The more Lamar Jackson runs, the more you will hear pundits and fans say something to the effect of, "But what if he gets hurt?!?!"
Head Coach John Harbaugh made it clear that the Ravens won't be scared to utilize one of Jackson's greatest strengths – his game-breaking speed and elusiveness – because they're afraid of injuries.
With that said, it's never bad to have a good insurance policy.
New General Manager Eric DeCosta made his outlook on the value of a backup quarterback clear during his introductory press conference last week.
"I think that position is often overlooked, unless you need that guy, and then he becomes critical," DeCosta said. "We want to make sure we have a good backup in place regardless of Lamar Jackson being quarterback or somebody else being the quarterback. Having two quarterbacks is essential in the NFL."
An obvious candidate to back up Jackson in 2019 is the same player that backed him up last year – Robert Griffin III. Griffin impressed Head Coach John Harbaugh on and off the field, and he was a good veteran voice for Jackson.
Griffin saw action twice in eight games when Jackson went down with, or was evaluated for, an injury. He had a full series in Atlanta when Jackson was checked for a concussion and Griffin finished out the game in Kansas City after Jackson tweaked his ankle.
The Ravens believe any quarterback can get hurt. Pocket quarterbacks are susceptible to shots around their legs or defenders crashing down on them when taking sacks.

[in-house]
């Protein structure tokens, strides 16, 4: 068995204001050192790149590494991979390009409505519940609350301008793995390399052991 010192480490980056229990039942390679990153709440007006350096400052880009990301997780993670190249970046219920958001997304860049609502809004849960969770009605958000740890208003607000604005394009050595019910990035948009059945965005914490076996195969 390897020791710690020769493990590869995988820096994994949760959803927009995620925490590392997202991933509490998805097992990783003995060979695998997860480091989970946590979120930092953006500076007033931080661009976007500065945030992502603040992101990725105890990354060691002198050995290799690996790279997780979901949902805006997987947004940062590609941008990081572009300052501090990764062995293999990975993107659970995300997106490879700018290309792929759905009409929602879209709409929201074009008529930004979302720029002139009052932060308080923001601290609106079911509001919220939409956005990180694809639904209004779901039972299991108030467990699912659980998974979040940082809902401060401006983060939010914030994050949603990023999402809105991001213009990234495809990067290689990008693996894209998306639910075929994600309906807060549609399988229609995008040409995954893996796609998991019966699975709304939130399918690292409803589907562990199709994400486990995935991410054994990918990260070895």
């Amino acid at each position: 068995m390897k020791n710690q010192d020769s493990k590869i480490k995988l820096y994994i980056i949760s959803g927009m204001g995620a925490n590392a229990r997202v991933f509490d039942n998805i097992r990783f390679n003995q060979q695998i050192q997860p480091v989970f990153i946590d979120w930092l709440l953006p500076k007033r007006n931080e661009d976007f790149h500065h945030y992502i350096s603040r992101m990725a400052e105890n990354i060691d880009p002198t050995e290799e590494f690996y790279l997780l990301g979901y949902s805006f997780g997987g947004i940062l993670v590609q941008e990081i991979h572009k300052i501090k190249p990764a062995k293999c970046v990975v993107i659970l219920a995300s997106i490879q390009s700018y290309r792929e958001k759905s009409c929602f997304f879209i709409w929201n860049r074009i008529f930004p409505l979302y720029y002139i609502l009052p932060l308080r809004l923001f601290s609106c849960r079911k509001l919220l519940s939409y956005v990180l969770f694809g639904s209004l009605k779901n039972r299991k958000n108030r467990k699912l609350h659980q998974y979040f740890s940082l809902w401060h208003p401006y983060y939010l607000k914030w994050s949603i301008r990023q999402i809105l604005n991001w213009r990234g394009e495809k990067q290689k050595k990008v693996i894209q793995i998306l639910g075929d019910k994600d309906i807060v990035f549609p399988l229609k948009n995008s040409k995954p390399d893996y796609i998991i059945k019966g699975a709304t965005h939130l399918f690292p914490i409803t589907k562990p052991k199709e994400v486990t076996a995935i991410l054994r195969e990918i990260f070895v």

However, by virtue of Jackson running a lot – he had more rushing attempts than any quarterback in NFL history last year – he will take more hits than the typical quarterback. He seems to have a knack for avoiding the big hit, but it only takes one.
"There's no faster way to ruin your season than to get your starting quarterback hurt and not having an effective backup quarterback," DeCosta said. "Your season is basically over at that point. We never want to be in that position again."
After a year out of football, Griffin proved that he's back and capable of helping a team win. He did well when stepping in for Jackson in those brief stints, and he was good in the preseason and practices.
The other big aspect is that the mobile Griffin, who is well-versed in run-pass option offenses, would allow the Ravens to keep the same system in place if Jackson were to go down.
Griffin is headed for free agency this offseason and said he will look for opportunities where he has a shot at a starting job. But if one doesn't present itself – it may be challenging considering not too many teams are looking for a new starter – Griffin's best way to see action on the field may be behind Jackson. Plus, it allows him to stay in a place that he said he loved.
One other (familiar) possibility could be Tyrod Taylor, who is scheduled to hit free agency this offseason after one year mostly spent backing up Baker Mayfield. Since he's a dynamic runner, Taylor would also allow the Ravens to keep their same offensive system, and he's a proven winner who fit in well during his four years in Baltimore (2011-2014).
"I would probably lean toward the backup being similar to Lamar," Harbaugh said. "That's what I would hope we would be able to do. Obviously, 'RG3' is a great option there. There are others out there like that, that can do those things."